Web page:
I've started a mini gamsat group for anyone who'd be interested in collaberatively working together for the gamsats.
more so about pooling resources and topics to be covered and any difficulties therein.
feel free to join in
thanks for the post. No we havent met up at all. We only still talking about it but we're about 6months to gamsat 2010 so (personally I think) its time to start knuckling down for it. (imho)
So I set up the group, join it! its more collaberative, people might want to meet up once a month or something and go over tougher sections etc.
I'm gonna look at the topics tonight and put up, what to me is a realisitic schedule. then people can tweek it as they want. The more heads that think about it, the more topics can be covered and hopefully the more focused we can get for the gamsat.
Also if you sit the gamsat you'll have incredible knowledge (yes i'll be a leech..not too often i am that)... but I really hope, in the nicest way u dont have to join the group and that you get a spot. but if u r not successful... there'll be a pint somewhere waiting for ya!
I would be interested in joining, too. I did the exam in March and got a UL offer but really want to bring up my score for RCSI/UCD. I can't bring much to the table except maybe essay tips - I am quite good at that - but would be glad to help in any way possible. Have my study plan up til Oct done and can share that around if helps. PM me anyway.
Thanks to PhoenixIre and Daviper for these posts. I havent been able to link them so I'll just copy and paste but these posts are sensational
GAMSAT: A guide
So over the summer I decided that I would try and get into postgrad medicine, and at a whim decided to sit the GAMSAT in London in September. I was initially very addled and intimidated by the prospect of the exam, as the marking scheme is shrouded in secrecy and everyone seems to think it is an excrutiatingly difficult test to take and prepare for. I spent quite some time lurking on this and other boards, compiling scraps of information and advice that I tried to work into my preparation. I promised myself that if I did well, I'd come back and create this thread to try and help those like myself who are facing into the exam.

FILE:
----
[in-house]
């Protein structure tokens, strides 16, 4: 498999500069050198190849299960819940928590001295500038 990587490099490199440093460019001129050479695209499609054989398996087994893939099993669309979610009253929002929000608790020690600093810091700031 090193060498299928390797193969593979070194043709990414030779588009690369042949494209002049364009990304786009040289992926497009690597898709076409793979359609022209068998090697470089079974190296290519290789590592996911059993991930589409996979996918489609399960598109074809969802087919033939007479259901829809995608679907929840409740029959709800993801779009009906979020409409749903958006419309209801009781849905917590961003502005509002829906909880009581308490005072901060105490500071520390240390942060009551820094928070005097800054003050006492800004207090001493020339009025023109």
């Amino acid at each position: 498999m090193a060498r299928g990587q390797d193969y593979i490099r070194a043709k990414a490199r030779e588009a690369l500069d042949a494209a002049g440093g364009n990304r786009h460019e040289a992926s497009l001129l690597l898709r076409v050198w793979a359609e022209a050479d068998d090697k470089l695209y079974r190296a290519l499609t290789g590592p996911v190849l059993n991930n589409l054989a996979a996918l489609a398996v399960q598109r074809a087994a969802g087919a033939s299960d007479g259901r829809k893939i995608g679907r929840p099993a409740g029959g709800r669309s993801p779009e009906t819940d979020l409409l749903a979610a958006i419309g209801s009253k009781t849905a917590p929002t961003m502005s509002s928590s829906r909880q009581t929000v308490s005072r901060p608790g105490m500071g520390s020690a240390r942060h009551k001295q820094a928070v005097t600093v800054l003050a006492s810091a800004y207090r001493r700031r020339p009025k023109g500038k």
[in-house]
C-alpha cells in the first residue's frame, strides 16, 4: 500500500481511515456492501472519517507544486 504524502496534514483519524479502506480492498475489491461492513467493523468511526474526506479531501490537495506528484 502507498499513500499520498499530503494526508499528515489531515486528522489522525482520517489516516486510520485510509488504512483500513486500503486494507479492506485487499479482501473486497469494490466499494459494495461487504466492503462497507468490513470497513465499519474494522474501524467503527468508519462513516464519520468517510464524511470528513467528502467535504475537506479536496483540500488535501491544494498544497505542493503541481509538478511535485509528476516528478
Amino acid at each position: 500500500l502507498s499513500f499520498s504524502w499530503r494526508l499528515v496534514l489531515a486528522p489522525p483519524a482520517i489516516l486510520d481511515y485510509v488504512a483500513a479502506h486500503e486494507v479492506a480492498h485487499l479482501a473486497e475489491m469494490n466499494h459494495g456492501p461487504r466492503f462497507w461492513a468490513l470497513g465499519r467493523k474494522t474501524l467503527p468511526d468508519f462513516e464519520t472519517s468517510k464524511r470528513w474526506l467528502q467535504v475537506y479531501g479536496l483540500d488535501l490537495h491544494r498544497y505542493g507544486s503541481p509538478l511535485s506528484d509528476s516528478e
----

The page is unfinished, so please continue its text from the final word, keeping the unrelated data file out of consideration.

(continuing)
The GAMSAT UK results came out last Wednesday, the 5th of November, and I was pleasantly surprised with my overall score of 71, especially because I thought I had rammed the exam. I'll try and layout exactly what I did, when, and post links to other resources that I found resourceful. I hope this cuts down the groundwork for others and lets you concentrate on studying rather than surfing the web.
So you want to get into postgrad medicine in Ireland, but found that you must sit and preform well at an exam called the GAMSAT. GAMSAT has been utilised in Australia and the UK for a few years, and the first Irish sitting was in 2007. Entry into the UL, UCC, UCD, RSCI and NUIG (hopefully coming online in 2010) graduate-entry medicine courses is based entirely upon the results you obtain on the GAMSAT. In the UK, your results are simply to determine whether or not you are granted an interview. Score one for Ireland.
The GAMSAT seems to have been devised as a holistic exam, with 50% of the marks going for your proficiency in the humanities, communication and social sciences, with the other 50% going for the three basic sciences (Physics, Chemistry and Biology.) In this way it should select for people who are not simply exceptional at science, but who also have the necessary interpersonal and empathatic skills. It also enables applicants from non-scientific backgrounds to try their hand at medicine. I'm sure we all know of people who achieved medicine in the Leaving Cert with 600 points who will probably make terrible doctors simply because they see medicine as a chance to showcase their intellect, rather than a bona-fide opportunity to help people. Hopefully the GAMSAT will go some way to ensuring that this is not the case at postgrad level by rewarding those with a genuine humanistic bent.